• There’s a lot of great information, but it could be less cluttered and easier to navigate. Dealing with your health is overwhelming enough as it is.
  • The experience on tablets and phones could be better.
  • Most people are happy to share health data to support research, but it’s not always clear what’s most important to share and why. Entering some kinds of data can also be challenging.
  • Sharing experiences with other members is the best part of the site, so it should be even easier to find and connect with other people who have similar experiences and interests.

What’s changing

Nearly all of the changes you’ll see in the next month are cosmetic, but there are a few places where we’ve changed minor things to be more consistent across the site. The only navigation change you’ll see is in the forums. Because many of you use only one forum, we’ve condensed the left navigation menu into a single list at the top of the page. This leaves more room to read posts, especially for people who need to use larger fonts.

Site style

As for the visual changes, you’ll see that we’ve introduced a white header and a soft blue background texture. This mirrors the shift you may have noticed in our emails and our homepage, making the site more bright and airy.

We’ll now be using fewer colors and icons, so there’s less competing for your attention. The remaining icons are toned down. Soon, the less important links on each page will be getting a more subtle treatment, too. Later this year and early next year, we’ll be simplifying the bright, busy badges and using more consistent colors in the charts to draw your attention or communicate whether something is positive, negative, or neutral.

 

Site style 2

The page headers, buttons, and fonts are getting an upgrade, too. We’re slowly working through each page to make layouts as consistent as possible, so you’ll always know where to look when you want to take an action or see the next page of results.  We’ve also chosen a beautiful new typeface called Avenir Next, which has wide, simple letters that make it a pleasure to read on the screen.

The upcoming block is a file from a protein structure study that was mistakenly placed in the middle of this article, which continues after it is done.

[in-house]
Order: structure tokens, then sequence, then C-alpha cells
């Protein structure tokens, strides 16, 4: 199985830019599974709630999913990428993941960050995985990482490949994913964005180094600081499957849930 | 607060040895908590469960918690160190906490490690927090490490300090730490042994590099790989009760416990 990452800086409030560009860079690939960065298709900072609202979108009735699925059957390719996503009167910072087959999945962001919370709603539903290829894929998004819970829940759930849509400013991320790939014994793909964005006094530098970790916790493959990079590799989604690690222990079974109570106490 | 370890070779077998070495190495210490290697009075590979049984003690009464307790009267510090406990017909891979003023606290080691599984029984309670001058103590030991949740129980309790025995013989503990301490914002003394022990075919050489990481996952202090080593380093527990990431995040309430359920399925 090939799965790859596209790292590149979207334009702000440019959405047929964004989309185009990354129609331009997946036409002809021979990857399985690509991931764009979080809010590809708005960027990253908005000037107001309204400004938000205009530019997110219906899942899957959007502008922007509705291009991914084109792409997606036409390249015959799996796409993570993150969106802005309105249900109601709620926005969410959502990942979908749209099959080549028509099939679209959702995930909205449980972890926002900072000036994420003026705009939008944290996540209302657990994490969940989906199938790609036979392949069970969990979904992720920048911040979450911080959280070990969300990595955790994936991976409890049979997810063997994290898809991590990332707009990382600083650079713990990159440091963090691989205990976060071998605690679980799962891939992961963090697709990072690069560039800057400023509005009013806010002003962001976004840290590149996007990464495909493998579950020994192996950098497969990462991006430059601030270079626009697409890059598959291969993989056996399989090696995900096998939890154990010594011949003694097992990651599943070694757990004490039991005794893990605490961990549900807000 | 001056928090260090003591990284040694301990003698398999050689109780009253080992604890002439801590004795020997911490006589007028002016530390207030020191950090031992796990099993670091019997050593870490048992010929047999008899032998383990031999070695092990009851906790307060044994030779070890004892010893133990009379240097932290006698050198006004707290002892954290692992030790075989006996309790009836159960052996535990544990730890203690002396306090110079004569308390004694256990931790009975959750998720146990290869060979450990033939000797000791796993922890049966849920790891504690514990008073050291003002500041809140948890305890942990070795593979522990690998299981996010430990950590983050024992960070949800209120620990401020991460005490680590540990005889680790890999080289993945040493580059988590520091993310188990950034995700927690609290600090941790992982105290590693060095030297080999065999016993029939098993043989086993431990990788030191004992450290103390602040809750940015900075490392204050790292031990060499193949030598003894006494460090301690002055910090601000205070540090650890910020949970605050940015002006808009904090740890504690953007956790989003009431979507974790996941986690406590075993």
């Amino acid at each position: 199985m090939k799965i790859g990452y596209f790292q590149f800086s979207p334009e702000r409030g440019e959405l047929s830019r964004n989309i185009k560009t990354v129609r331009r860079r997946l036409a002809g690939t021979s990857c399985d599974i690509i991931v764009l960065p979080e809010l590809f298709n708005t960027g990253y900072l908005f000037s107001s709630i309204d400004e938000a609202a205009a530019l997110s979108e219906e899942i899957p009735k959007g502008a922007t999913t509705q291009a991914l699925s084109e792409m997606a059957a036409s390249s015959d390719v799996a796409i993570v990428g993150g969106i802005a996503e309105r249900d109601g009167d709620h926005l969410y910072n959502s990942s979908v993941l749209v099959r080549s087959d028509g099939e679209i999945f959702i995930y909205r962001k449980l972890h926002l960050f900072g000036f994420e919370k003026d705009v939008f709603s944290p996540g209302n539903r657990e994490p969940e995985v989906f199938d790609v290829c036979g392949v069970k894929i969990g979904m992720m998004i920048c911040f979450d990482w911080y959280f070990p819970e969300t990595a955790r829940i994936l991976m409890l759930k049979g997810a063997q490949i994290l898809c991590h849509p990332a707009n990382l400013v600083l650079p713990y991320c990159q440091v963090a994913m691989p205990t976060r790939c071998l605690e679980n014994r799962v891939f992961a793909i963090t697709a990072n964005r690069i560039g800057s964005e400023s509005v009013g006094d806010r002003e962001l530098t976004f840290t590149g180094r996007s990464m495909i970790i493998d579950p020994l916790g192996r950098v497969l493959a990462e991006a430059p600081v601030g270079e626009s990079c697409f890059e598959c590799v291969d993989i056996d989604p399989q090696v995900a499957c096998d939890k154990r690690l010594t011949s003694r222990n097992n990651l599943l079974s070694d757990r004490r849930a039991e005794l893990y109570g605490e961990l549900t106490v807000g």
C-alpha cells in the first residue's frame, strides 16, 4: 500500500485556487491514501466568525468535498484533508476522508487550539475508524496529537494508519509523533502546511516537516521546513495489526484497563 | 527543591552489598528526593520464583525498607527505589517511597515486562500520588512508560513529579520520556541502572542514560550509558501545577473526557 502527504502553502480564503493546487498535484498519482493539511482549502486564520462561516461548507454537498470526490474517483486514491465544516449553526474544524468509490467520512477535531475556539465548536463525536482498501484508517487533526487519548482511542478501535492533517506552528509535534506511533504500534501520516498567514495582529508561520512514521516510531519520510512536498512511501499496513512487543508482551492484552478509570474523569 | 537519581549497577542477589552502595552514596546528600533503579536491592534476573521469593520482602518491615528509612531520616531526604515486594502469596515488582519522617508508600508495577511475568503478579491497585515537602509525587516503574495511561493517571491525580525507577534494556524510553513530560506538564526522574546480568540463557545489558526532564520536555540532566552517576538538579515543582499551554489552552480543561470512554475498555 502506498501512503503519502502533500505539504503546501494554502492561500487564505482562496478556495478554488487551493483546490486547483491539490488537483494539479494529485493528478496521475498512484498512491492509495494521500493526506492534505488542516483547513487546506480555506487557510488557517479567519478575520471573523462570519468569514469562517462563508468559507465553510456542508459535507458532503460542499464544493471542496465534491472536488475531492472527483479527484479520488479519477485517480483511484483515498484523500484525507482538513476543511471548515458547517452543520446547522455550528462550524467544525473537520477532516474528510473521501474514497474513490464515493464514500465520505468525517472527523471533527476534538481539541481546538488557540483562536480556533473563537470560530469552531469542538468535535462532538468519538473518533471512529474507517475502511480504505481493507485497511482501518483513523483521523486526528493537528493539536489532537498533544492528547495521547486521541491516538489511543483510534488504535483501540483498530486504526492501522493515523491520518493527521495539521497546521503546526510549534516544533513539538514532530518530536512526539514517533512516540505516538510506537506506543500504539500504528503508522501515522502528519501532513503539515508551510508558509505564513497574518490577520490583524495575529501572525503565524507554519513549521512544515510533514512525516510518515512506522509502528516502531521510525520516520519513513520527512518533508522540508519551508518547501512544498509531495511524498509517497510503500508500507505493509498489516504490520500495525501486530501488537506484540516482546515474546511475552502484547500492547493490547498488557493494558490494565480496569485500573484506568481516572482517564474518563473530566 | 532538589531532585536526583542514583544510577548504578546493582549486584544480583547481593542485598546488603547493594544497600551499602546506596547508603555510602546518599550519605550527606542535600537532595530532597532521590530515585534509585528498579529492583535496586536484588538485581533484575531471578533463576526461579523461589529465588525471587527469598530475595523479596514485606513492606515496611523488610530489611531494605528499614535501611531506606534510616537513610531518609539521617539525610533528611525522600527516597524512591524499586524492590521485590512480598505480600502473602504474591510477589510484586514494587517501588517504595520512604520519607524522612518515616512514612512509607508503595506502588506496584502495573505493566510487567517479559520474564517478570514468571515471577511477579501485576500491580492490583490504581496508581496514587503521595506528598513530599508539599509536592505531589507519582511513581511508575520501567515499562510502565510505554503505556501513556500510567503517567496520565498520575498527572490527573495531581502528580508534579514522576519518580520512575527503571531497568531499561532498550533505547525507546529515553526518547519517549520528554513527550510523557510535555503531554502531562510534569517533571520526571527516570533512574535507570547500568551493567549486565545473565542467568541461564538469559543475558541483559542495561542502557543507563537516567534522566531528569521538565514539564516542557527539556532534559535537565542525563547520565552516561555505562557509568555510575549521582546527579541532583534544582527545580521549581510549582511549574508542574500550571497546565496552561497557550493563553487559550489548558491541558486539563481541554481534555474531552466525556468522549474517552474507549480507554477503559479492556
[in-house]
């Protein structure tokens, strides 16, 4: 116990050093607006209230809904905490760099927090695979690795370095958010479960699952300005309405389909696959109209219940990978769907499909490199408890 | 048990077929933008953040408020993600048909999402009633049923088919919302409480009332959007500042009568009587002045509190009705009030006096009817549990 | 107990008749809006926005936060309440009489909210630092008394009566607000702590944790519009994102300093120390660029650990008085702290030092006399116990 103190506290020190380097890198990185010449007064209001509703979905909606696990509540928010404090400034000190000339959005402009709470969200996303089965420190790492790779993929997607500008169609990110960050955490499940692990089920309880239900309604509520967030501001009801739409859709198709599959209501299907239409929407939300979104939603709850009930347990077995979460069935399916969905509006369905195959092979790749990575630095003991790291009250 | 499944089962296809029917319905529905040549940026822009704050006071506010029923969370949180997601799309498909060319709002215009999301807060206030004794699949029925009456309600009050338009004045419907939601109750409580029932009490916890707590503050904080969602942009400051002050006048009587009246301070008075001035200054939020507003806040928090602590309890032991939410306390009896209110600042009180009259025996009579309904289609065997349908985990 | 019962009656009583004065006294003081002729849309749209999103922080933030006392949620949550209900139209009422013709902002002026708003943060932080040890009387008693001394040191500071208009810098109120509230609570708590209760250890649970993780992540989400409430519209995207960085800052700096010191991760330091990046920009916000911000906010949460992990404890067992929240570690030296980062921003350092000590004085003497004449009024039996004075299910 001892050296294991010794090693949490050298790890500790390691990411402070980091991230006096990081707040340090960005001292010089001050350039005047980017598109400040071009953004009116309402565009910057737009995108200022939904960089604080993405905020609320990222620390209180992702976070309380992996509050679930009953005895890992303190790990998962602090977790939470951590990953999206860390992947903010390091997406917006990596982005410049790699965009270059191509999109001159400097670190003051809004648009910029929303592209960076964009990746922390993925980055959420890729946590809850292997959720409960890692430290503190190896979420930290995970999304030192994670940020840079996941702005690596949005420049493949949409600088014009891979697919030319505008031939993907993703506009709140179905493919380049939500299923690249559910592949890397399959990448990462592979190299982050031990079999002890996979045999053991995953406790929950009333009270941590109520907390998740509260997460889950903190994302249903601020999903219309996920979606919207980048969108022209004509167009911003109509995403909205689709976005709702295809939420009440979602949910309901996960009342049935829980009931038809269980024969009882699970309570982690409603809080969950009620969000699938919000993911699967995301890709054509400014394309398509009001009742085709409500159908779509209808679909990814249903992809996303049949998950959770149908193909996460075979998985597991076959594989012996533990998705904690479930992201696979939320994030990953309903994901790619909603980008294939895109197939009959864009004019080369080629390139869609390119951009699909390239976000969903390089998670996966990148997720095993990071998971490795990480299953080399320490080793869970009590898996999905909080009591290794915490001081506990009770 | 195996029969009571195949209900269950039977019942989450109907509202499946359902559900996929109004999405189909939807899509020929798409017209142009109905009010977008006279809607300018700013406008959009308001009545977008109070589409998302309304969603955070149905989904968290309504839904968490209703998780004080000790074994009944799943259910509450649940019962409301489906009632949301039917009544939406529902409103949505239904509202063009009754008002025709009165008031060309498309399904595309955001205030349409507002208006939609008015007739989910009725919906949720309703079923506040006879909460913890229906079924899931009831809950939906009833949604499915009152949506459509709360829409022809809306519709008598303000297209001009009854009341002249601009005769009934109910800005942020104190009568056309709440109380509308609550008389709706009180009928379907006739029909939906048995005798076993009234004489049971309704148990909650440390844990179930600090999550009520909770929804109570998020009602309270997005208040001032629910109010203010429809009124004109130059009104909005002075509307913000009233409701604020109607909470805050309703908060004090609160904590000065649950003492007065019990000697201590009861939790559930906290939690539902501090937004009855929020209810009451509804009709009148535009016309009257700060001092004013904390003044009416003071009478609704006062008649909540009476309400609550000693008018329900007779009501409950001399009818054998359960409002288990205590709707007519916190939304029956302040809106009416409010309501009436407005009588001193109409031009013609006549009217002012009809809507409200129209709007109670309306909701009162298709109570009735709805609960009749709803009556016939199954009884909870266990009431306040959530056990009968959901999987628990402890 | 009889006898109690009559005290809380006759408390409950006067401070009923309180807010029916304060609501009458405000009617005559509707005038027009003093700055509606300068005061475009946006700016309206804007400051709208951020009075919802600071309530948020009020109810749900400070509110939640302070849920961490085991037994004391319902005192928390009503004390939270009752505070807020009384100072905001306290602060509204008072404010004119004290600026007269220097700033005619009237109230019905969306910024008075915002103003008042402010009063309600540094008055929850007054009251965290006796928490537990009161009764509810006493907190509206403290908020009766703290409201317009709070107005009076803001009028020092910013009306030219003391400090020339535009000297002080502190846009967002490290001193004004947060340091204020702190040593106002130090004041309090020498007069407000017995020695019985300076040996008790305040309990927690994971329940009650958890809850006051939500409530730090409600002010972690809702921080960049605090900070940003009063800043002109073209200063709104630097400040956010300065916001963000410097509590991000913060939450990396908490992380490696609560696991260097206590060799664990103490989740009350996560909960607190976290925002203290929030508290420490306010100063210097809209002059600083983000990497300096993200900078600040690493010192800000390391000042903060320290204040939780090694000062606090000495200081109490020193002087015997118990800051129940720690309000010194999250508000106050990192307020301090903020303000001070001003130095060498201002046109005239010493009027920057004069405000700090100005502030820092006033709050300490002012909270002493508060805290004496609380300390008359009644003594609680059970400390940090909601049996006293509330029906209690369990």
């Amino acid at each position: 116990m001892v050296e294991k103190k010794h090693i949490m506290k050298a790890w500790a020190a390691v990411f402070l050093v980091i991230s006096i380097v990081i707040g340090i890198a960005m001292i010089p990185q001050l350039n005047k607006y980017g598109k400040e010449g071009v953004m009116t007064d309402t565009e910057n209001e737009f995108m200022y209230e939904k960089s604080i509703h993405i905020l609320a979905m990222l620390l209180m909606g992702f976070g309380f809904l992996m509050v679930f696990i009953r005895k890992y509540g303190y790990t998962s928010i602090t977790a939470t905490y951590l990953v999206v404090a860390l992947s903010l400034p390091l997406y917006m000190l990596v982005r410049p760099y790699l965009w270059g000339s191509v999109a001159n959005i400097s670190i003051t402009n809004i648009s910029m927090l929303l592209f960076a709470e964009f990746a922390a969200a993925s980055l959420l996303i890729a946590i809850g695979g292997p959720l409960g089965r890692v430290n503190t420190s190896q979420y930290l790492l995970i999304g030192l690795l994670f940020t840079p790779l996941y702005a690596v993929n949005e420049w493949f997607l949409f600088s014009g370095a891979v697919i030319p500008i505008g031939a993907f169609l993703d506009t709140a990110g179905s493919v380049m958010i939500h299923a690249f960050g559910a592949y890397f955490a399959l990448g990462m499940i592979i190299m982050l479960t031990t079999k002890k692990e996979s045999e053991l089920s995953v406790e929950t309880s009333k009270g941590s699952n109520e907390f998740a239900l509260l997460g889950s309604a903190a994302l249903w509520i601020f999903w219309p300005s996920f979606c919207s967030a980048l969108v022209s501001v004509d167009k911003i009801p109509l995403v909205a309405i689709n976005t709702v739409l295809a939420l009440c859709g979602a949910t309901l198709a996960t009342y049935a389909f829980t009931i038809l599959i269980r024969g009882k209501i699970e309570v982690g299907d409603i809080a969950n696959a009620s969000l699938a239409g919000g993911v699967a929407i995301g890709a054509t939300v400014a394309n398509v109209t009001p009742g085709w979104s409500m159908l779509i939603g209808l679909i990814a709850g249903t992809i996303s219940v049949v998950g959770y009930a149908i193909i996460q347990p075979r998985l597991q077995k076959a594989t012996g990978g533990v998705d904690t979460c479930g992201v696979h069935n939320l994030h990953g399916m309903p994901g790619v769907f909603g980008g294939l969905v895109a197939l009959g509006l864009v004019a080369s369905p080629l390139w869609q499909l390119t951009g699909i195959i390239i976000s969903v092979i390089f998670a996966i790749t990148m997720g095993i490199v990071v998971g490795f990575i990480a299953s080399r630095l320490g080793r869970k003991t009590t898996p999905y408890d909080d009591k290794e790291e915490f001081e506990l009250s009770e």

What’s coming later this year and next year

We started with visual design because it will make many of the other upgrades easier. The updated controls are built to be touchscreen-friendly for mobile phones and tablets. Some of the rebuilt pages already resize themselves for smaller screens, and we’ll be upgrading the rest a page at a time. We also have an engineer focused on making our charts work on Apple iOS devices.

You might notice a few odds and ends that feel unfinished, like the badges and charts that clearly don’t match the new look. Unfortunately, trying to upgrade too many things at once tends to cause bugs. Updating a big site is like rewiring an airplane while it’s flying. We hope you can bear with us while we clean up the rough edges as quickly as possible.

Over the next few months, you’ll start seeing big enhancements to our news feeds and journals. First, we’ll make them easier to read and more relevant. After that, we’ll start adding richer content. We’ve noticed our members are making more and more use of these pages, so we think they’ll eventually become the place most people check out first.

We’ll also be making it much easier to share the data that’s most valuable for research (and explaining why it’s important). The three stars page will allow direct data entry and will stop asking for old data. Updating your treatments will get easier, too.

This is just a preview of what’s coming in the near future. We’ve heard all the feedback you’ve been sharing in the forums and in conversations with us, and we have more upgrades planned for next year.

Our members do amazing things together: raising awareness, sharing your experiences to support medical research, and helping each other live better every day. I think our planned improvements will make all of that easier over the next year or so. In the meantime, I hope these first steps will at least make it a little more beautiful.

PatientsLikeMe member KimGoodwin